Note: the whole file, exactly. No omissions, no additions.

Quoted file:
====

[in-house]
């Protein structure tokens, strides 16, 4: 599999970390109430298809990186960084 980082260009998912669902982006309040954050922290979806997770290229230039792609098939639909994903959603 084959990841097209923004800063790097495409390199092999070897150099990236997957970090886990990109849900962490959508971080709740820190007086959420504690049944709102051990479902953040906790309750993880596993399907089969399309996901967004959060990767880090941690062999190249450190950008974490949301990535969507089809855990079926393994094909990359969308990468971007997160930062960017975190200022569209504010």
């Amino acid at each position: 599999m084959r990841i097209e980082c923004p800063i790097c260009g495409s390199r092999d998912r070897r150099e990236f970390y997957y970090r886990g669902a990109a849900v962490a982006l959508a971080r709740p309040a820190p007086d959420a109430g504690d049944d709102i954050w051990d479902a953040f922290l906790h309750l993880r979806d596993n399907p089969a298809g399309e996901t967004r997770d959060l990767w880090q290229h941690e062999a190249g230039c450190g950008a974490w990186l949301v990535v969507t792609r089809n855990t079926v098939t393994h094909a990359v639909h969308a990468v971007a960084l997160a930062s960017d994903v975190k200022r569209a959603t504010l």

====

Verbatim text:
[in-house]
């Protein structure tokens, strides 16, 4: 599999970390109430298809990186960084 980082260009998912669902982006309040954050922290979806997770290229230039792609098939639909994903959603 084959990841097209923004800063790097495409390199092999070897150099990236997957970090886990990109849900962490959508971080709740820190007086959420504690049944709102051990479902953040906790309750993880596993399907089969399309996901967004959060990767880090941690062999190249450190950008974490949301990535969507089809855990079926393994094909990359969308990468971007997160930062960017975190200022569209504010």
């Amino acid at each position: 599999m084959r990841i097209e980082c923004p800063i790097c260009g495409s390199r092999d998912r070897r150099e990236f970390y997957y970090r886990g669902a990109a849900v962490a982006l959508a971080r709740p309040a820190p007086d959420a109430g504690d049944d709102i954050w051990d479902a953040f922290l906790h309750l993880r979806d596993n399907p089969a298809g399309e996901t967004r997770d959060l990767w880090q290229h941690e062999a190249g230039c450190g950008a974490w990186l949301v990535v969507t792609r089809n855990t079926v098939t393994h094909a990359v639909h969308a990468v971007a960084l997160a930062s960017d994903v975190k200022r569209a959603t504010l």